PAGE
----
Institute for Technology and Humanity launches in Cambridge

24 November 2023

CSER is one of the founding centres behind the Institute for Technology and Humanity which launched this week in Cambridge.

The Institute is set-up to support world-leading research and teaching that investigates and shapes technological transformations and the opportunities and challenges they pose for our societies, our environment and our world. It is also home to the Leverhulme Centre for the Future of Intelligence and the Centre for Human-inspired AI. 

Launch 1

At the launch, the Institute director, Stephen Cave, emphasised the double edged sword of innovation and the need to mitigate the risks while making the most of the opportunities. CSER co-founder Martin Rees echoed the idea that technological progress must come hand in hand with human abilities to make the most of it. He ended his speech with a line from his book If Science is to Save Us: "We need to think long-term, empowered by twenty-first-century technology but guided by values that science alone cannot provide.”


In the Cambridge University news story on the Centre, Deborah Prentice, Cambridge's Vice-Chancellor says “the new institute demonstrates that the University of Cambridge is rising to this challenge of ensuring that human technologies do not exceed and overwhelm human capacities and human needs”. 

CSER Director Matt Connelly added to the University news story that his forthcoming book based on the four horsemen of apocalypse – war, pestilence, famine and death will be: “looking at nuclear war, pandemics, climate change, and lastly apocalyptic movements”.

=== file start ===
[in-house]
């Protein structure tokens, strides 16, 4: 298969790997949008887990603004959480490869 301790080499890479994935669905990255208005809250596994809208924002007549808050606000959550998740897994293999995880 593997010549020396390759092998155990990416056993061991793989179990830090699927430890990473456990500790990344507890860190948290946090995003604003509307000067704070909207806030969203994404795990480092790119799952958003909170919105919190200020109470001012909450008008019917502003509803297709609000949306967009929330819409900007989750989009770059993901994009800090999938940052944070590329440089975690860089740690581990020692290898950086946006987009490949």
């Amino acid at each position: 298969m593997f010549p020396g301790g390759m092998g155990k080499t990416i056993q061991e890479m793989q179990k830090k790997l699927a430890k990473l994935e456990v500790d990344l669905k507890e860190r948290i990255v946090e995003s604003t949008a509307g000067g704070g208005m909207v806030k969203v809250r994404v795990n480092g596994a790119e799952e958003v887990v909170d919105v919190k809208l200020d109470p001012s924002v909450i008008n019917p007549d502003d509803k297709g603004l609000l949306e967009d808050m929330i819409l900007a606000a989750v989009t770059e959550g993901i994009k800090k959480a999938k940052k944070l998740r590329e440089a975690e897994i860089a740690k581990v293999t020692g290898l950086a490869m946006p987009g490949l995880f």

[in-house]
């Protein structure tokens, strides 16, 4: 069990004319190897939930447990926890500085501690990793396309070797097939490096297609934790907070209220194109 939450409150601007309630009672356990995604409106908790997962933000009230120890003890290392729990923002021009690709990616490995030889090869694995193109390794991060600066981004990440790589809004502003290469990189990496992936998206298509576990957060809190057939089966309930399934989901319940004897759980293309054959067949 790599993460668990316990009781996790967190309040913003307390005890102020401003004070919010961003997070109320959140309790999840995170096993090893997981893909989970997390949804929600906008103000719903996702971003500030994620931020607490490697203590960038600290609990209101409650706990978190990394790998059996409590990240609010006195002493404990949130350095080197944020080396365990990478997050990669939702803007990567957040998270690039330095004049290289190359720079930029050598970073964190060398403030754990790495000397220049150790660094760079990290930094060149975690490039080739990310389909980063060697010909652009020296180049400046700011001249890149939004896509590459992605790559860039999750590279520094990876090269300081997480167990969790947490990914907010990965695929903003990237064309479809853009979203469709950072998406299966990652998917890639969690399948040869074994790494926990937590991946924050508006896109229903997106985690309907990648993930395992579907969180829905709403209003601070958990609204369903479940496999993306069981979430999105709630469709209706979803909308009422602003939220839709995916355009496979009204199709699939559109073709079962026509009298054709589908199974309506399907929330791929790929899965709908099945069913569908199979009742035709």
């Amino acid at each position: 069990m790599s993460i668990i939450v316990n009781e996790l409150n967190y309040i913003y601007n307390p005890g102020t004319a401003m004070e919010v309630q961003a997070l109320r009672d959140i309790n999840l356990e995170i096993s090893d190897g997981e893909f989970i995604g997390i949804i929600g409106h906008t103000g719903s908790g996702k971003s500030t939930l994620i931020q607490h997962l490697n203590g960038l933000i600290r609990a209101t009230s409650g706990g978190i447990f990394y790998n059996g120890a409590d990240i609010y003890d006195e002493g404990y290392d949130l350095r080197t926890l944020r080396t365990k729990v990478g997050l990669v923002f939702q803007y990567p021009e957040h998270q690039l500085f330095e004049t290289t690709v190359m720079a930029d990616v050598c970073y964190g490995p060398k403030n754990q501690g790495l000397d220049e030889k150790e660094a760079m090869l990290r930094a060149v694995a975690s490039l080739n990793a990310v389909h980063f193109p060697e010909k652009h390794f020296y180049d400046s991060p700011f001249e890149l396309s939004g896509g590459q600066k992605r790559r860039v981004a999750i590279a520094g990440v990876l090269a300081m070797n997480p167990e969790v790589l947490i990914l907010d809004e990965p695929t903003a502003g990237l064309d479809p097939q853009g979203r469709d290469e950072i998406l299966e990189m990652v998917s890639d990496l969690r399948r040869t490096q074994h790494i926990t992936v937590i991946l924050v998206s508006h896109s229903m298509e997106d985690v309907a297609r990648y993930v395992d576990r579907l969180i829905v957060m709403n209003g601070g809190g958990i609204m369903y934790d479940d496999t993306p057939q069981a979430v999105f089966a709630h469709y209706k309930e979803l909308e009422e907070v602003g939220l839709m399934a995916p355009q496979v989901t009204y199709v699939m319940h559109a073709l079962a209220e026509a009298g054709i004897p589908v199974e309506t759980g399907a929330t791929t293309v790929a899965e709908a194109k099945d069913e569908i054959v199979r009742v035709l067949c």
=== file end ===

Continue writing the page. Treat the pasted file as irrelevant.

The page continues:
bbc launch

A BBC article also referred to how the new institute will bring together concerns about a range of risks, among them the effect of volcanoes on global communications systems, lessons from Covid-19 and the misuses of generative AI. 

The UK Government also added their support for work on extreme risks with £10 million announced the following day. This new funding is to deepen our understanding of risk impacts, their potential mitigations and response preparations, and this tweet from the ESRC chief indicating that this will focus on high impact risks. This came alongside cuts to public spending in general, indicating how important this work is seen to the future prosperity of the UK. 

The mission of the new Institute is to integrate rather than separate insights from across different disciplines, technologies and sectors. Gillian Tett, Financial Times Journalist and Provost of King's College Cambridge, said at the launch that her background in anthropology and media has taught her that tackling complex missions like this one will require excellent communication and multidisciplinary researchers collaborating closely.  

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